[Pic unrelated: On sale at Jusco. They have no idea how this appears to a Westerner.]
I’m writing because I’m a little upset about the shallowness of the Left’s current stance on the North Korean nuclear and ballistic missile issues. Even more broadly, I’m disappointed in the way the media flashes past complex issues like this without ever explaining anything while trying to engender a sense of understanding in their audience. It makes issues such as DPRK “crisis” situations an easy tool for politicians who are ready to lie while rendering them useless for politicians who prefer to talk straight about international issues*
[*Granted, the only politicians who talk straight about such things are the minority of American politicians who understand that it is an effective style of rhetoric only because it is a shocking style of rhetoric. That is only possible because the US controls its own hemisphere. If the truth comes into vogue again then shocking lies will become the winning strategy, so any victory for Truth will be inevitably short-lived. It just so happens that politics everywhere is so deeply invested in lies that the truth is an effective, and winning, shocker.]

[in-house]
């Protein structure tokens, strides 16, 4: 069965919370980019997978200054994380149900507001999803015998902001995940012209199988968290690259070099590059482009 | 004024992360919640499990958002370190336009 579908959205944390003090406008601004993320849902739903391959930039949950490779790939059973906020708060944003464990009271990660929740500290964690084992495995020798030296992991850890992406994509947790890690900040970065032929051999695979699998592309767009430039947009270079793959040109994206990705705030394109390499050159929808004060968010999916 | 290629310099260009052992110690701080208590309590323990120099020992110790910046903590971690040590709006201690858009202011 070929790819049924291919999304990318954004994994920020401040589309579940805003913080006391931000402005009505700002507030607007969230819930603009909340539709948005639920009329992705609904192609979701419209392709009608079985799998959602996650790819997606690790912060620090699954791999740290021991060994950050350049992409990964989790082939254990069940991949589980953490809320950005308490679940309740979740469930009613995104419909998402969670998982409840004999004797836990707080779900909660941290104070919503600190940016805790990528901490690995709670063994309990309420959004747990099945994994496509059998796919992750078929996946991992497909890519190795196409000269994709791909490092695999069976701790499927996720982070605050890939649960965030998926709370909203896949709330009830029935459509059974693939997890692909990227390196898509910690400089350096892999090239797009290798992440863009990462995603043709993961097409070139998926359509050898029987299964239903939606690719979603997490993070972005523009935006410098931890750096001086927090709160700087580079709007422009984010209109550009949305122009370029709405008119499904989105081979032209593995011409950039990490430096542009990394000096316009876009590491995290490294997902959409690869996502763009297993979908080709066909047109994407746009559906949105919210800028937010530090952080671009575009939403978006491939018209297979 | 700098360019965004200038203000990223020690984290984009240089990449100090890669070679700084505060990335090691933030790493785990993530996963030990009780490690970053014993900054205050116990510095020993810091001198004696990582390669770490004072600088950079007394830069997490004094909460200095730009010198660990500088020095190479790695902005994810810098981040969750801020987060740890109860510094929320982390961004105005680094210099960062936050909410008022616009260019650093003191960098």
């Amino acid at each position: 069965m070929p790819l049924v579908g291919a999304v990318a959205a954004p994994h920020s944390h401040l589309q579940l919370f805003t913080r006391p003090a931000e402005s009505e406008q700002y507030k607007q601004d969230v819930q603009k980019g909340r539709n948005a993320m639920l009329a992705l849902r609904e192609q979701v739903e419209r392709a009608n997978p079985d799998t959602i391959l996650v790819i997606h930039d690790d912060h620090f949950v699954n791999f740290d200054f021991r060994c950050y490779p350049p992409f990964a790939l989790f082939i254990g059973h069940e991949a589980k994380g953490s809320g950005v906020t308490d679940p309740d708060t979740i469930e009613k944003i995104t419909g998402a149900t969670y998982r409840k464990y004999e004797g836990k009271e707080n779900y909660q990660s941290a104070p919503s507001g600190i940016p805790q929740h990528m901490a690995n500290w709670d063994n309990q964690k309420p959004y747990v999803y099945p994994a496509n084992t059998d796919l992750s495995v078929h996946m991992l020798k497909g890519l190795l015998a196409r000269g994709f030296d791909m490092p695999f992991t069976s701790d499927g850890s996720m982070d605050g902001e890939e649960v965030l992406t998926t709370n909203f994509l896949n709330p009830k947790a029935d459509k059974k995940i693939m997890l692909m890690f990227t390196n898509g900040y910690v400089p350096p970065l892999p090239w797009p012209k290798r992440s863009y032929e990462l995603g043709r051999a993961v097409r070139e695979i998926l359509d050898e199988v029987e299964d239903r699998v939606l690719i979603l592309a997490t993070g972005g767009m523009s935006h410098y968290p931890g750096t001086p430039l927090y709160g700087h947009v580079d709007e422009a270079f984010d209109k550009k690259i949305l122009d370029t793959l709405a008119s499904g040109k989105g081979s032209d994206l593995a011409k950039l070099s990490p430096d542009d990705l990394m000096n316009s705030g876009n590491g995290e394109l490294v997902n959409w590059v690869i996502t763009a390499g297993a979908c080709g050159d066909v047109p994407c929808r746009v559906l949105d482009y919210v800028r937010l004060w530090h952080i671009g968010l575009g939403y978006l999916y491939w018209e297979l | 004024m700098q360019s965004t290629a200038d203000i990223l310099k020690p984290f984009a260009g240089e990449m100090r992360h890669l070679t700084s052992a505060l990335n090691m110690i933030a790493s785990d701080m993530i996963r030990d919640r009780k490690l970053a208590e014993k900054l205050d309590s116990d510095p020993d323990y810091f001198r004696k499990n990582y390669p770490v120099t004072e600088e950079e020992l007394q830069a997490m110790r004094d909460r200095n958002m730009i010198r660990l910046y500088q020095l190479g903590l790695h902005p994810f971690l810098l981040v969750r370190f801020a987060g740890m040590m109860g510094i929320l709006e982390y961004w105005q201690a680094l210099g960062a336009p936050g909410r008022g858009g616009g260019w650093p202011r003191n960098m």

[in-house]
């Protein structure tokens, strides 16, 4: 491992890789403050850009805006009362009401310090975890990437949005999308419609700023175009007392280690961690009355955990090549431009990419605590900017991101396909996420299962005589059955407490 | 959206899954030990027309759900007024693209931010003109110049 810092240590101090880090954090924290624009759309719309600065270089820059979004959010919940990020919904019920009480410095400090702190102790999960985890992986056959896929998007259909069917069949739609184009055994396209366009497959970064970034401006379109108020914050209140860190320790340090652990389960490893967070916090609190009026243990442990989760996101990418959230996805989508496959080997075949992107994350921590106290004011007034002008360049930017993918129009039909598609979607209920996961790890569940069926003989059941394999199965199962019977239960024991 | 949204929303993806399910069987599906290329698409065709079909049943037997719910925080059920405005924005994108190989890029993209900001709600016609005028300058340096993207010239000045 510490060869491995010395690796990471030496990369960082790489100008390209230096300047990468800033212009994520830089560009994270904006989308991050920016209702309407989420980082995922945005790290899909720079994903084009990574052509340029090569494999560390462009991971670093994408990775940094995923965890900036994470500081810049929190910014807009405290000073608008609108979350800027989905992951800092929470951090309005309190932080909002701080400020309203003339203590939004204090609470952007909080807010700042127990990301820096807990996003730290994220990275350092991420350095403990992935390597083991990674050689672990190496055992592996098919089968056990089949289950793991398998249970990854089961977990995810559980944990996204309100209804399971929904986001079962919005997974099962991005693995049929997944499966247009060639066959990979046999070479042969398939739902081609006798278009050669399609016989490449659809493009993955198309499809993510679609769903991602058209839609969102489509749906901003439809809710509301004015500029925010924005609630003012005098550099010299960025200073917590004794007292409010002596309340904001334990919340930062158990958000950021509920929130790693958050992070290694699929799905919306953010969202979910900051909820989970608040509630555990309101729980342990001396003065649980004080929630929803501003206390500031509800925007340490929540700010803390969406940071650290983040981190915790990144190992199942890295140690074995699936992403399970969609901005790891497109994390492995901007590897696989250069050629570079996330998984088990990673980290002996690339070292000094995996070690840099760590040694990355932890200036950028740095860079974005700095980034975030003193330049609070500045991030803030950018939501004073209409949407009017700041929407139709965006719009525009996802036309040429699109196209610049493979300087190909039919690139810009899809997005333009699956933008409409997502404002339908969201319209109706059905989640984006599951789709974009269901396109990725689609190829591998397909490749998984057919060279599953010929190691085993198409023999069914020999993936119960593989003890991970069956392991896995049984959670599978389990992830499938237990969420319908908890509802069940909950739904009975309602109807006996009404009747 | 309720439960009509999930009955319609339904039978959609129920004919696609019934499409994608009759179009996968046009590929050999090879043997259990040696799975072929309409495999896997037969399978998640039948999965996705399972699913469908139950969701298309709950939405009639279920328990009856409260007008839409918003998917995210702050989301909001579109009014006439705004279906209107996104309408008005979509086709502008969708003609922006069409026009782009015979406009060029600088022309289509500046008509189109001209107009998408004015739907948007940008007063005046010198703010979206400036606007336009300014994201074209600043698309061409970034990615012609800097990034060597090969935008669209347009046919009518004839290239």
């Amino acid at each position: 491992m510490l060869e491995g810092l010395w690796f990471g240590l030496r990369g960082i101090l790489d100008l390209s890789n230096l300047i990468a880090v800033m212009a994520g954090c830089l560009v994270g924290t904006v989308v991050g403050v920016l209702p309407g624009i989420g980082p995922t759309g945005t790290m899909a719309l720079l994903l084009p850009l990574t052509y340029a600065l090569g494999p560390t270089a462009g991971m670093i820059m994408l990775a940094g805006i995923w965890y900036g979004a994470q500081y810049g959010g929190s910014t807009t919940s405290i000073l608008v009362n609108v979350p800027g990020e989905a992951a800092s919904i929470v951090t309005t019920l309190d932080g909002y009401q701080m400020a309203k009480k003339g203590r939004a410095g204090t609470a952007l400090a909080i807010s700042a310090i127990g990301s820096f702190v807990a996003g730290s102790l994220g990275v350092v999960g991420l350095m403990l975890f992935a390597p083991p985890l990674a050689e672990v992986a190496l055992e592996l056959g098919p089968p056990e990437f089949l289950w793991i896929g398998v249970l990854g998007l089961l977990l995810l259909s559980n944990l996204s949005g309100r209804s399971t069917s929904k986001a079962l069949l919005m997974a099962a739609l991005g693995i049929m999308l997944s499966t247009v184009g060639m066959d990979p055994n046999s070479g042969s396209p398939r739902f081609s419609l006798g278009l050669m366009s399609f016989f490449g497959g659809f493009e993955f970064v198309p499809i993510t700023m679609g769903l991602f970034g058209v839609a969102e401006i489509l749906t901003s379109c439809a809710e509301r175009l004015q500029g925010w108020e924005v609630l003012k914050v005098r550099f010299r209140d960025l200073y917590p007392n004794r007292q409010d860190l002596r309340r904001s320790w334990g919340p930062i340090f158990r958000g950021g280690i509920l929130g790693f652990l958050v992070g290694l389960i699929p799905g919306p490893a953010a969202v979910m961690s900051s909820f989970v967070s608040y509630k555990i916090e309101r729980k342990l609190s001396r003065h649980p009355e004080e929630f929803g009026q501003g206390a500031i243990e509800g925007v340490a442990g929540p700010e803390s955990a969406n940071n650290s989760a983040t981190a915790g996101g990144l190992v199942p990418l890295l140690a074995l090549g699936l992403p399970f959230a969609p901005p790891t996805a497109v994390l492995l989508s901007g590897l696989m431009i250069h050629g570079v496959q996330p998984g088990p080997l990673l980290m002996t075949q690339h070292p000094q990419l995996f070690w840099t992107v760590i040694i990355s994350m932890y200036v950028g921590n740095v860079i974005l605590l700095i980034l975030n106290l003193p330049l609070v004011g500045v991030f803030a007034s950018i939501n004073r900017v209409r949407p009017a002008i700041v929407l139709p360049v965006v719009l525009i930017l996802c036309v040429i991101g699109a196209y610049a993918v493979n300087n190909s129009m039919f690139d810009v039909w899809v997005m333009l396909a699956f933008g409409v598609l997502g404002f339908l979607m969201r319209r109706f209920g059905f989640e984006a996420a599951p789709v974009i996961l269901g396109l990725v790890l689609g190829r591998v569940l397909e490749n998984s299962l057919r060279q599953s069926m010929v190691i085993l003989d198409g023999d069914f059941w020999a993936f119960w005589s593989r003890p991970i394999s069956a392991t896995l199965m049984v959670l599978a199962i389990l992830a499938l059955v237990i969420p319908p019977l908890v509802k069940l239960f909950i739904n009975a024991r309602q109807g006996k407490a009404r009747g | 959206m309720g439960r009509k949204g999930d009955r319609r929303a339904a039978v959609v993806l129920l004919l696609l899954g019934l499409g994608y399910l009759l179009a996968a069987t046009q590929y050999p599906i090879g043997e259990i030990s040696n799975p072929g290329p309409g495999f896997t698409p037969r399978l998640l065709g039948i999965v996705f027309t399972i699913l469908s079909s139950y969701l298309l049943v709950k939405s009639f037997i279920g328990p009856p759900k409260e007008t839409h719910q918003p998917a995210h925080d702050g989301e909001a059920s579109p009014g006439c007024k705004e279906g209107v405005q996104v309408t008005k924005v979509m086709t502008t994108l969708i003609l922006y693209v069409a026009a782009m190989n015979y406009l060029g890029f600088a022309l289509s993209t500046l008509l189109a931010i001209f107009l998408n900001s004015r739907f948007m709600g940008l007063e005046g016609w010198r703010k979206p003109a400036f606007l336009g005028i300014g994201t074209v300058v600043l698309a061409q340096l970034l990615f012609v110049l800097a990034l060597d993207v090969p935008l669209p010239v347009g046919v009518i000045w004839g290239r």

The DPRK is not going to bend to anyone because the DPRK is not a manifestation of pro-national governance, it is a manifestation of pro-elite governance. Come to think of it, that’s what the Left is all about as well: taking power from the average person under the cover of saying that they must make everyone’s decisions for them for the “greater good”. The DPRK is one of the few remaining functional dictatorships. Or it is a cult*.
I prefer the cult characterization because it carries an accurate sense of what I have observed there. The State is inseparable from Kim Jong Il, the people must venerate the State and therefore Kim Jong Il, and they do everything but use the words “Lord and Master” or “The Holy Father and Son” to refer to them. It distinguishes the idea of Hitlerite dictatorship which seeks to become a cult from a power elite which actually manages to manifest the Mayan political dream.
[*2015 post-military retrospective edit: I believe it is a cult. It is far more religiously zealous than any of the Christian or Islamic places I’ve worked. Insanely so. I can’t even begin to count the ways in which it is profoundly cultish. With Kim Jong Il now moved into the position of “Eternal Secretary” they now have a proper Holy Trinity: father, son and ghost.]